What will render this power in Congress effectual and sure in its operation is, that the government will have complete judicial and executive authority to carry all their laws into effect, which will be paramount to the judicial and executive authority of the individual states: in vain therefore will be all interference of the legislatures, courts, or magistrates of any of the states on the subject; for they will be subordinate to the general government, and engaged by oath to support it, and will be constitutionally bound to submit to their decisions.

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Re: POLITICAL PHILOSOPHY IN AMERICA

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Brutus VI, continued ...

by Brutus

December 27, 1787

The general legislature will be empowered to lay any tax they chuse, to annex any penalties they please to the breach of their revenue laws; and to appoint as many officers as they may think proper to collect the taxes.

They will have authority to farm the revenues and to vest the farmer general, with his subalterns, with plenary powers to collect them, in anyway which to them may appear eligible.

And the courts of law, which they will be authorized to institute, will have cognizance of every case arising under the revenue laws, the conduct of all the officers employed in collecting them; and the officers of these courts will execute their judgments.

There is no way, therefore, of avoiding the destruction of the state governments, whenever the Congress please to do it, unless the people rise up, and, with a strong hand, resist and prevent the execution of constitutional laws.

The fear of this, will, it is presumed, restrain the general government, for some time, within proper bounds; but it will not be many years before they will have a revenue, and force, at their command, which will place them above any apprehensions on that score.

How far the power to lay and collect duties and excises, may operate to dissolve the state governments, and oppress the people, it is impossible to say.

It would assist us much in forming just opinion on this head, to consider the various objects to which this kind of taxes extend, in European nations, and the infinity of laws they have passed respecting them.

Perhaps, if liesure will permit, this may be essayed in some future paper.

It was observed in my last number, that the power to lay and collect duties and excises, would invest the Congress with authority to impose a duty and excise on every necessary and convenience of life.

As the principal object of the government, in laying a duty or excise, will be, to raise money, it is obvious, that they will fix on such articles as are of the most general use and consumption; because, unless great quantities of the article, on which the duty is laid, is used, the revenue cannot be considerable.

We may therefore presume, that the articles which will be the object of this species of taxes will be either the real necessaries of life; or if not these, such as from custom and habit are esteemed so.

I will single out a few of the productions of our own country, which may, and probably will, be of the number.

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Brutus VI, continued ...

by Brutus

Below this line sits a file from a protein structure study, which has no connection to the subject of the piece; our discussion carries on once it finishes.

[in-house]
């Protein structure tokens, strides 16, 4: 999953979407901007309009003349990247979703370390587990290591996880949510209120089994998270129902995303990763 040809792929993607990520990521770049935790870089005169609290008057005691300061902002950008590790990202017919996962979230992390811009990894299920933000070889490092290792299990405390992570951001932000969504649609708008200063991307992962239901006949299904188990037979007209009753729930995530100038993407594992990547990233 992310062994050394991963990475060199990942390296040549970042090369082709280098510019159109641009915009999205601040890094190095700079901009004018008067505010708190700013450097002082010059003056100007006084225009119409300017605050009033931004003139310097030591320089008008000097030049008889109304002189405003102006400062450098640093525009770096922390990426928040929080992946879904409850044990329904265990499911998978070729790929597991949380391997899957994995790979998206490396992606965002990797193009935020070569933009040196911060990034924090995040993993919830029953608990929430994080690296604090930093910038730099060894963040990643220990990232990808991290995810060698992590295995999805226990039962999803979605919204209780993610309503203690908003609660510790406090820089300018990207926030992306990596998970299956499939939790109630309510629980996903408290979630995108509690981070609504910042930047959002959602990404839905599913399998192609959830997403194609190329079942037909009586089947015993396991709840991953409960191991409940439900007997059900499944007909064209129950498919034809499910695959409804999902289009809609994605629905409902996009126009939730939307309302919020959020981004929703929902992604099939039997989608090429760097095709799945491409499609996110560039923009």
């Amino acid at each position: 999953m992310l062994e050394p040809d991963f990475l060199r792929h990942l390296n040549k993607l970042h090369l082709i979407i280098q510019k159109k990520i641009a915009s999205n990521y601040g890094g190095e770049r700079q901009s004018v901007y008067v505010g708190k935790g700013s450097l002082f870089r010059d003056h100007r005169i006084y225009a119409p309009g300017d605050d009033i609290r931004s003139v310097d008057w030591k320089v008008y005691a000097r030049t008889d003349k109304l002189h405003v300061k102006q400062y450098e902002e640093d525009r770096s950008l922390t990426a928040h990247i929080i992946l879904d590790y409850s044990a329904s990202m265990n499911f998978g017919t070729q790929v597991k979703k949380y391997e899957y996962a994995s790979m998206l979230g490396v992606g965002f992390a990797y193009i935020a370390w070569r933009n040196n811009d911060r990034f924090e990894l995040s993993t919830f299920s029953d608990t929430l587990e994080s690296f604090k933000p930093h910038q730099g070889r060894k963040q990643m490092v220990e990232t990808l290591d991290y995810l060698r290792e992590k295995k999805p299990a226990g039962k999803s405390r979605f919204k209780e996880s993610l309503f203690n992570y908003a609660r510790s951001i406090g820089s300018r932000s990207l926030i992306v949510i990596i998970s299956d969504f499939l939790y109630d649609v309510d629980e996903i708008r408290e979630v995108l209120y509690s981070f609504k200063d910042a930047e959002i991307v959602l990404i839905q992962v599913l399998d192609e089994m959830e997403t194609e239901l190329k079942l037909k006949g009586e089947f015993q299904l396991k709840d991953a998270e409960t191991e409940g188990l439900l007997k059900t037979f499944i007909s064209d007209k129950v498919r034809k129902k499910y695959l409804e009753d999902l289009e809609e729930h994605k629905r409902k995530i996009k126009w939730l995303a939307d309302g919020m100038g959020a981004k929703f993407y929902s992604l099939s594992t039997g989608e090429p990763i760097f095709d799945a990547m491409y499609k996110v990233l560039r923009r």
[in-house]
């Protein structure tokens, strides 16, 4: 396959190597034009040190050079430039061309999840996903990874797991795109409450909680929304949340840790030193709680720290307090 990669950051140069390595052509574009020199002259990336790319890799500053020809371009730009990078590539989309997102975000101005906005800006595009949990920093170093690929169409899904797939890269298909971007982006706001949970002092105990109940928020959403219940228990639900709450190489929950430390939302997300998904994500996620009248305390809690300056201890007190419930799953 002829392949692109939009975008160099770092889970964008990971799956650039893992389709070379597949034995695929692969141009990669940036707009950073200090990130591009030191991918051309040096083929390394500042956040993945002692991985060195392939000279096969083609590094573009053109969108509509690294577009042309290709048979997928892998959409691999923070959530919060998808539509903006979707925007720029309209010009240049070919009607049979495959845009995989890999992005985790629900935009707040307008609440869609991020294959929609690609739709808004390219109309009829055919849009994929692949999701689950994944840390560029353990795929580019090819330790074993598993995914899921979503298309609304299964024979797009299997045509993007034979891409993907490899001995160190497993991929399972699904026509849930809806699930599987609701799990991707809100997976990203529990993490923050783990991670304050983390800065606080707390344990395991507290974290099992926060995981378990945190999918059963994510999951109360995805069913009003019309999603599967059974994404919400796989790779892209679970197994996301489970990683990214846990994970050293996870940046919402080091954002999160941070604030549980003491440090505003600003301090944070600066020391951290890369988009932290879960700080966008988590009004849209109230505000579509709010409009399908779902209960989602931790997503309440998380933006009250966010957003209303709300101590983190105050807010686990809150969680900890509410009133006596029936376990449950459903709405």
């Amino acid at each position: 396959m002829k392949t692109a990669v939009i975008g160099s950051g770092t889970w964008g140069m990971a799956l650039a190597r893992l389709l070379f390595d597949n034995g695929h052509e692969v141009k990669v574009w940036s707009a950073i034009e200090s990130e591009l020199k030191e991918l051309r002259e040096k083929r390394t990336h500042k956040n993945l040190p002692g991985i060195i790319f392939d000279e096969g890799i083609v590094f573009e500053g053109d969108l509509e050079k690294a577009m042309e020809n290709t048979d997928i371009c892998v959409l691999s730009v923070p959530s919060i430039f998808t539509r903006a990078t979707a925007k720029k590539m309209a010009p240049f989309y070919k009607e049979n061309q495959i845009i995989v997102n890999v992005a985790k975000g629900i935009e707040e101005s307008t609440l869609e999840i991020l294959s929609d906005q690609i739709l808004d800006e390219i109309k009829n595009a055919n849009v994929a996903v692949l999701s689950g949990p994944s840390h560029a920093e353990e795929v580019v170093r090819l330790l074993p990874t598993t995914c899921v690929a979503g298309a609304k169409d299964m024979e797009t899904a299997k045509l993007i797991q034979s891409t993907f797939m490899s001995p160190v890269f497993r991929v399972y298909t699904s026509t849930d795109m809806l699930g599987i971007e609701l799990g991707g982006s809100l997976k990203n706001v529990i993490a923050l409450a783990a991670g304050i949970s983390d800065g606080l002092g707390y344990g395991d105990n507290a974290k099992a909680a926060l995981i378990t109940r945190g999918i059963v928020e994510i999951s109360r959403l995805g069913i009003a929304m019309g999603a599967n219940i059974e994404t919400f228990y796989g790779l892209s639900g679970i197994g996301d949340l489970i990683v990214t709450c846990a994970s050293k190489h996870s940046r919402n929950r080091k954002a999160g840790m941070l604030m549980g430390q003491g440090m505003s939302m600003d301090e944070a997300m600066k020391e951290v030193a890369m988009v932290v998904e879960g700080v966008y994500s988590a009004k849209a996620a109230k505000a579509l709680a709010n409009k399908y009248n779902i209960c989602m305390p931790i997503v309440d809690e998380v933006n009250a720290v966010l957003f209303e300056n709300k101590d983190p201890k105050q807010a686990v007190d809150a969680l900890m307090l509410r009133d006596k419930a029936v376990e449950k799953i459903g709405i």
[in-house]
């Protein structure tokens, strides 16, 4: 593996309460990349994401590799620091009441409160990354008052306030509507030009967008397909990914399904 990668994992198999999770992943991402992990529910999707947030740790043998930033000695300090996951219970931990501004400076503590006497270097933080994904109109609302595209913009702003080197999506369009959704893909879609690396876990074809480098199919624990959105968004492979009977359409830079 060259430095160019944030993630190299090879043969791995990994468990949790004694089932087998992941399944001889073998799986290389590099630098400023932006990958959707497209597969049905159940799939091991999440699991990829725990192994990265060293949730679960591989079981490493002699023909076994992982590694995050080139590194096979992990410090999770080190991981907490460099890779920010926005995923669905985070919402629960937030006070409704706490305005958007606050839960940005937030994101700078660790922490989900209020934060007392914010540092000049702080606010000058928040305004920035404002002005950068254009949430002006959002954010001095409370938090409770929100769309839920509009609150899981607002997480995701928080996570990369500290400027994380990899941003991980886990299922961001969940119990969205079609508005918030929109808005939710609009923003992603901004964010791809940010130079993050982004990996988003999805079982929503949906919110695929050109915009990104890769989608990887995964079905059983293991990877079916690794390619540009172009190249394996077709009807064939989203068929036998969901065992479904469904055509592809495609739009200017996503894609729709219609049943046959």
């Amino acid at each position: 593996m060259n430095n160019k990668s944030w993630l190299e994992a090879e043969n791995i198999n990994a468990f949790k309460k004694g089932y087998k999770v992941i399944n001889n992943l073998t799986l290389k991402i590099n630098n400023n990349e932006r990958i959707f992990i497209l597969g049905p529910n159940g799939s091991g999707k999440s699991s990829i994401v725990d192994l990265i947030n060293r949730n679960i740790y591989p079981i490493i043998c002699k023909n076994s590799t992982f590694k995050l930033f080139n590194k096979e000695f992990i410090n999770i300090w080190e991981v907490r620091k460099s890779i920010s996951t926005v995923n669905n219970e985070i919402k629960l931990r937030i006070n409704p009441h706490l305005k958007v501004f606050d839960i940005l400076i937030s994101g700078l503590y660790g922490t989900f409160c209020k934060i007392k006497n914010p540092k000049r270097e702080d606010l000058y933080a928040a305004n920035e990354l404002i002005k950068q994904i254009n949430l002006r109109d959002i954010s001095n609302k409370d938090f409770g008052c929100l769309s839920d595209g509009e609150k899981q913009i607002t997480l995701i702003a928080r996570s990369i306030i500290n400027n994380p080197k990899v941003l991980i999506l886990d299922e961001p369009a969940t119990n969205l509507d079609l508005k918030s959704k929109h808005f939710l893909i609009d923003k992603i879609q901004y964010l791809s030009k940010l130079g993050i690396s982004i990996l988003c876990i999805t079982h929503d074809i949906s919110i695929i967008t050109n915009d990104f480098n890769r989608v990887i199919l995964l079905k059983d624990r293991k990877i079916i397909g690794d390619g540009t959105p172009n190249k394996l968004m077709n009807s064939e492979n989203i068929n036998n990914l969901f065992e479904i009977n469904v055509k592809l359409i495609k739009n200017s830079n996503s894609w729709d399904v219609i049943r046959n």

December 27, 1787

Cider is an article that most probably will be one of those on which an excise will be laid, because it is one, which this country produces in great abundance, which is in very general use, is consumed in great quantities, and which may be said too not to be a real necessary of life.

An excise on this would raise a large sum of money in the United States.

How would the power, to lay and collect an excise on cider, and to pass all laws proper and necessary to carry it into execution, operate in its exercise?

It might be necessary, in order to collect the excise on cider, to grant to one man, in each county, an exclusive right of building and keeping cider-mills, and oblige him to give bonds and security for payment of the excise; or, if this was not done, it might be necessary to license the mills, which are to make this liquor, and to take from them security, to account for the excise; or, otherwise, a great number of officers must be employed, to take account of the cider made, and to collect the duties on it.

Porter, ale, and all kinds of malt-liquors, are articles that would probably be subject also to an excise.

It would be necessary, in order to collect such an excise, to regulate the manufactory of these, that the quantity made might be ascertained, or otherwise security could not be had for the payment of the excise.

Every brewery must then be licensed, and officers appointed, to take account of its product, and to secure the payment of the duty, or excise, before it is sold.

Many other articles might be named, which would be objects of this species of taxation, but I refrain from enumerating them.

It will probably be said, by those who advocate this system, that the observations already made on this head, are calculated only to inflame the minds of the people, with the apprehension of dangers merely imaginary.

That there is not the least reason to apprehend, the general legislature will exercise their power in this manner.

To this I would only say, that these kinds of taxes exist in Great Britain, and are severely felt.

The excise on cider and perry, was imposed in that nation a few years ago, and it is in the memory of everyone, who read the history of the transaction, what great tumults occasioned.

TO BE CONTINUED ...